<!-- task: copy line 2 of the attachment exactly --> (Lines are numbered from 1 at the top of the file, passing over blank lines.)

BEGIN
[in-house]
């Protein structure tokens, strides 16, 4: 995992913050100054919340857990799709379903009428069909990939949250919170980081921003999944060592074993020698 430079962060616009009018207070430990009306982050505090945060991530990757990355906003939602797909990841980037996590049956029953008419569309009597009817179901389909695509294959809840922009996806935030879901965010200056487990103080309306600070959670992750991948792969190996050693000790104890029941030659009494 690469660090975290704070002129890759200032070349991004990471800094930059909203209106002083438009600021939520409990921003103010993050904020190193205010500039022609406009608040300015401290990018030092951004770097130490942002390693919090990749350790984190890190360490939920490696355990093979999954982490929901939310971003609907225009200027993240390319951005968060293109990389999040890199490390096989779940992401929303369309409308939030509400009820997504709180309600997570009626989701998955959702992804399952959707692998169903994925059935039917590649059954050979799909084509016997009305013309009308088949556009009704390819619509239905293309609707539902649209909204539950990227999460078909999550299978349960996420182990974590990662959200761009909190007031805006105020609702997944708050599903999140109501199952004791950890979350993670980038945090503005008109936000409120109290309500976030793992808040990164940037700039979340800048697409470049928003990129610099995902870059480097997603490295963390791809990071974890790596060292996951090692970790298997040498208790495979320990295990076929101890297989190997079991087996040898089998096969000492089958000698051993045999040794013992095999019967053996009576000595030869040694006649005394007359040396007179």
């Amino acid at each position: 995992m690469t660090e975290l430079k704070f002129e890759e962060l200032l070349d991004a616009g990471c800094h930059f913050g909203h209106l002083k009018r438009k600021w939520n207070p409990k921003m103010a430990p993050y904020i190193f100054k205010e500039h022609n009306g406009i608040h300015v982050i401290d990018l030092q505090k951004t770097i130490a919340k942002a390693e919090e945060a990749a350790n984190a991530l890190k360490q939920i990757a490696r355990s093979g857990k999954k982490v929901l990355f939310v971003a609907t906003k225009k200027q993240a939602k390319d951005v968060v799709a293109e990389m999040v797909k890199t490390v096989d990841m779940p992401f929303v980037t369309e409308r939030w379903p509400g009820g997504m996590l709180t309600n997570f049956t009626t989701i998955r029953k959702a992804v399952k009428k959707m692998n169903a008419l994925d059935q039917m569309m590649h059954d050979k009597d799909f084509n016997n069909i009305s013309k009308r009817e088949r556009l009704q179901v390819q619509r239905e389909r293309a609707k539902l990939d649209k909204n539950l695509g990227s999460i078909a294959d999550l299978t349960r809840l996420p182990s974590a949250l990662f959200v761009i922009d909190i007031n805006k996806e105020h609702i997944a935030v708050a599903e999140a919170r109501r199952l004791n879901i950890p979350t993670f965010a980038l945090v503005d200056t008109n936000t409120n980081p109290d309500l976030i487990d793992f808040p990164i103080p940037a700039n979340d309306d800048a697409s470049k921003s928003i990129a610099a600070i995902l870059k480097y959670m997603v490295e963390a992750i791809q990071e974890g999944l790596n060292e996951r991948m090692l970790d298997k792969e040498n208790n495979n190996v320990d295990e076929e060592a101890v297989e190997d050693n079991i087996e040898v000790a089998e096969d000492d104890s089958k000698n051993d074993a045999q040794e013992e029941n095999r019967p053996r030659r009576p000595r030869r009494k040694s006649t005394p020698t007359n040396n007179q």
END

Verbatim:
């Protein structure tokens, strides 16, 4: 995992913050100054919340857990799709379903009428069909990939949250919170980081921003999944060592074993020698 430079962060616009009018207070430990009306982050505090945060991530990757990355906003939602797909990841980037996590049956029953008419569309009597009817179901389909695509294959809840922009996806935030879901965010200056487990103080309306600070959670992750991948792969190996050693000790104890029941030659009494 690469660090975290704070002129890759200032070349991004990471800094930059909203209106002083438009600021939520409990921003103010993050904020190193205010500039022609406009608040300015401290990018030092951004770097130490942002390693919090990749350790984190890190360490939920490696355990093979999954982490929901939310971003609907225009200027993240390319951005968060293109990389999040890199490390096989779940992401929303369309409308939030509400009820997504709180309600997570009626989701998955959702992804399952959707692998169903994925059935039917590649059954050979799909084509016997009305013309009308088949556009009704390819619509239905293309609707539902649209909204539950990227999460078909999550299978349960996420182990974590990662959200761009909190007031805006105020609702997944708050599903999140109501199952004791950890979350993670980038945090503005008109936000409120109290309500976030793992808040990164940037700039979340800048697409470049928003990129610099995902870059480097997603490295963390791809990071974890790596060292996951090692970790298997040498208790495979320990295990076929101890297989190997079991087996040898089998096969000492089958000698051993045999040794013992095999019967053996009576000595030869040694006649005394007359040396007179």